With British Columbia now a full month into Step 3 of its reopening plan, many businesses in the province say they’re having to get creative to deal with staffing shortages.
The shortage has been particularly acute in the hospitality sector, where the industry says many people left during the pandemic and haven’t come back.
Jeff Guignard, executive director of the alliance of beverage licencees, said the sector — which employed about 190,000 in the “before times,” is currently short about 40,000 workers.
“Some folks have left the industry … it’s also much harder to get students and tourists coming in with our borders closed,” Guignard said, adding that as business slowed many tip-dependent staff opted for more stable work in another industry.
Others, he suggested, have opted to stick with government pandemic supports rather than return to work.
“Government benefit programs, which are well intentioned and designed to help citizens have been providing an accidental disincentive to employment in a lot of cases,” Guignard said.
“We hear that directly from folks coming in, who only want to work a couple days a week or want additional flexibility.”
Smaller towns and tourist hotspots, along with the hotel sector, have been particularly hard hit, he said.
The labour shortage has become so acute that some businesses are even offering cash signing bonuses to try and attract staff.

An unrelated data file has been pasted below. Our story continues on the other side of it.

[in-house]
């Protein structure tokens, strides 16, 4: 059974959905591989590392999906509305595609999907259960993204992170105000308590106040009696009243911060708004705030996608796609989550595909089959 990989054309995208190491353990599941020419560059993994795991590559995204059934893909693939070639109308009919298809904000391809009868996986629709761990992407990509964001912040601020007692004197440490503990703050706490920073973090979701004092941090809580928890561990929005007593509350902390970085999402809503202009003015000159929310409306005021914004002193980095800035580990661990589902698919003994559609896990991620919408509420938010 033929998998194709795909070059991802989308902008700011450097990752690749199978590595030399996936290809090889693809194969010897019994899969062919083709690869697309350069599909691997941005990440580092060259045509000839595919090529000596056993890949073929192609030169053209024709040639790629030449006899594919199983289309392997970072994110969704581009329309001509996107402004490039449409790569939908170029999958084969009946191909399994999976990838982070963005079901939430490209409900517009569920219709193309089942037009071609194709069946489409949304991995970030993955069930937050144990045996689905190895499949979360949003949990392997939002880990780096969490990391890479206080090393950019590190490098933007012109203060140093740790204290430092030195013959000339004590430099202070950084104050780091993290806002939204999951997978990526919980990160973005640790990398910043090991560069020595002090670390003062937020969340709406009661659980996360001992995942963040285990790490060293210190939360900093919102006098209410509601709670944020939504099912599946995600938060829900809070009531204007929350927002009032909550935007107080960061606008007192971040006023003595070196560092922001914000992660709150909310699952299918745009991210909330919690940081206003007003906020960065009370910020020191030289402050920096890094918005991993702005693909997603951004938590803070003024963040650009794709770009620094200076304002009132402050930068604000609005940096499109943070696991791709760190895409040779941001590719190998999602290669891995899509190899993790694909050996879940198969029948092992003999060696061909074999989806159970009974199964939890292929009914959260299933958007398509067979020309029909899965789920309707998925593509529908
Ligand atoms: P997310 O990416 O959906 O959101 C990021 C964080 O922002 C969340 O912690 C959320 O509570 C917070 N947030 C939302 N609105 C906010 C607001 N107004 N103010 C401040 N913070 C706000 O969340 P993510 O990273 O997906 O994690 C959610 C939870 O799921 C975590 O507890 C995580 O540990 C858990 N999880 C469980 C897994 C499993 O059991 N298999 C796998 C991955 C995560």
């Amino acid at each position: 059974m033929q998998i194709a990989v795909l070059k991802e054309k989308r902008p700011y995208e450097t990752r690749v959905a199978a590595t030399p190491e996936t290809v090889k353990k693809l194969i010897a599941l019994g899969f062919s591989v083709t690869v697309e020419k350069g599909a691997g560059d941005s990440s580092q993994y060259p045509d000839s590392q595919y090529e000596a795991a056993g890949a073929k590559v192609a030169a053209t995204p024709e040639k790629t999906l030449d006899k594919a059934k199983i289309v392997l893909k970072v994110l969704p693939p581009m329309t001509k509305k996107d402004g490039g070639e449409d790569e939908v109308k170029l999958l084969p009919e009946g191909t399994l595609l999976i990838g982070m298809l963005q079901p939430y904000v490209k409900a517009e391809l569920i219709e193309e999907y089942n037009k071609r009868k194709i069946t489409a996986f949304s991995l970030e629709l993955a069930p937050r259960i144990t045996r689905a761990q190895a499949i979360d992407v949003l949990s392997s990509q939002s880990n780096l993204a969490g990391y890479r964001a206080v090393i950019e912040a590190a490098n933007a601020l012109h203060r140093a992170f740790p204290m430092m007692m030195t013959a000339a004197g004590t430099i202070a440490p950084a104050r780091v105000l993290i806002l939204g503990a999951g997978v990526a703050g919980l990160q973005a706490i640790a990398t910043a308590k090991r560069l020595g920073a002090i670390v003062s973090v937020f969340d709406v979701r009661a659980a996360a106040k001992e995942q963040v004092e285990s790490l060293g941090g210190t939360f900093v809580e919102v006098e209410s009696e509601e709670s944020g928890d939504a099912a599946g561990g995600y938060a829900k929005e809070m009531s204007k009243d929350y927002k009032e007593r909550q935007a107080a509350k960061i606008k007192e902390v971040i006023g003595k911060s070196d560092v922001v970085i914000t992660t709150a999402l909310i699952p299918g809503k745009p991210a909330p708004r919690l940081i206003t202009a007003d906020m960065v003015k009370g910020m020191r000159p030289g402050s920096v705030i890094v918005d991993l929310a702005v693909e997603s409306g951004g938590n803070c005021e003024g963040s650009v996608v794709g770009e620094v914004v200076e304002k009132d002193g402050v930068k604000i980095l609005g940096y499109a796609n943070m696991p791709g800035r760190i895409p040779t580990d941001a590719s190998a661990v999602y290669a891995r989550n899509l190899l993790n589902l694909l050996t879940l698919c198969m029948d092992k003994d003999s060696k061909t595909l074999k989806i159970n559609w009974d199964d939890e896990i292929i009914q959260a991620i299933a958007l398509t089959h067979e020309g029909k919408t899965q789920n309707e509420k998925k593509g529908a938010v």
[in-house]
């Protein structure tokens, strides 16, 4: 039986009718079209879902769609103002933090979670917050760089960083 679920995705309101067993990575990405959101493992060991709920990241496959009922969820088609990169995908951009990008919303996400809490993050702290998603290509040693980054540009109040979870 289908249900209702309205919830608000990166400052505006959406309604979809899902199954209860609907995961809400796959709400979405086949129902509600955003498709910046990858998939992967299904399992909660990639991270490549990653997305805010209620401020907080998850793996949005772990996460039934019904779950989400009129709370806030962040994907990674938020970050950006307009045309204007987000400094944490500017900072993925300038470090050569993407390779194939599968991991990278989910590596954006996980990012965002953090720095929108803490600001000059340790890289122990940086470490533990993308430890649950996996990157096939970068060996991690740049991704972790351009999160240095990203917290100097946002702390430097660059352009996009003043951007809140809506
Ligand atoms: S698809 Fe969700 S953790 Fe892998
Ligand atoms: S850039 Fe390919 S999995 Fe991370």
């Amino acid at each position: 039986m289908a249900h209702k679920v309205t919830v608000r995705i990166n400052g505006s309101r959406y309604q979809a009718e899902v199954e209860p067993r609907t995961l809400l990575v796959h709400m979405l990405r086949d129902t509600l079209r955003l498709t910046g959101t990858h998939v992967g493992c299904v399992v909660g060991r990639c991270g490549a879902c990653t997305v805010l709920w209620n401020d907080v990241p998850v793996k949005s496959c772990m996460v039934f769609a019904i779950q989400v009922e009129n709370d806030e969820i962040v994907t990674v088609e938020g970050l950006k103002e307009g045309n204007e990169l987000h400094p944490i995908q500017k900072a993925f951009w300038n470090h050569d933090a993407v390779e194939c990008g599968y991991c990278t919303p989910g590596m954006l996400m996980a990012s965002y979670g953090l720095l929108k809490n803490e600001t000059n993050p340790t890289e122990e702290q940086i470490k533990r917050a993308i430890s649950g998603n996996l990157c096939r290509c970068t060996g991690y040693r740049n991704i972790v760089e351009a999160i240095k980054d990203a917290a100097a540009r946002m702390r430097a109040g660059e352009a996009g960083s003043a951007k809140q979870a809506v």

A Molly Maid cleaning company franchise in Victoria, for example, is offering $1,000 signing bonuses.
Sarah Brinkman, who operates a Molly Maid franchise in Grand Prairie, Alta., that’s offering similar $500 bonuses, said the incentives have been effective.
“We’ve retained staff,” she said.
“Not only that, given the opportunity to hold onto staff it’s worked out in many cases of building relationships with our staff in terms of great work environment, that sort of thing.”
Molly Maid isn’t the only one offering up cash to try and attract staff. The Fairmont Whistler is offering a $500 bonus to new room attendants, and Burnaby’s Aspire Bakeries is putting up $1,000.
While that approach may work for some businesses, Guignard said for many cash-strapped restaurateurs it’s simply not an option.
Increases in minimum wage — now $15.20 in B.C. — along with the elimination of the lower liquor server wage have already stretched budgets for smaller operators, he said.
“We’d offer cash incentives — we just don’t have any cash. It’s been over a year-and-a-half that most places have been breaking even at best,” he said.
“Unless you want to end up spending $45 on a burger and beer, there’s a limit to how much we can pay.”
The resulting shortage has seen some businesses cut hours, while others have looked at options like shift flexibility or improved benefits to try and attract workers.
And while the tight labour market is becoming a headache for employers, the stiff competition for workers is good news for those looking for a job.
“If you’re looking for a job in the hospitality industry, you can walk out the door and have a job by the end of the day.”View link »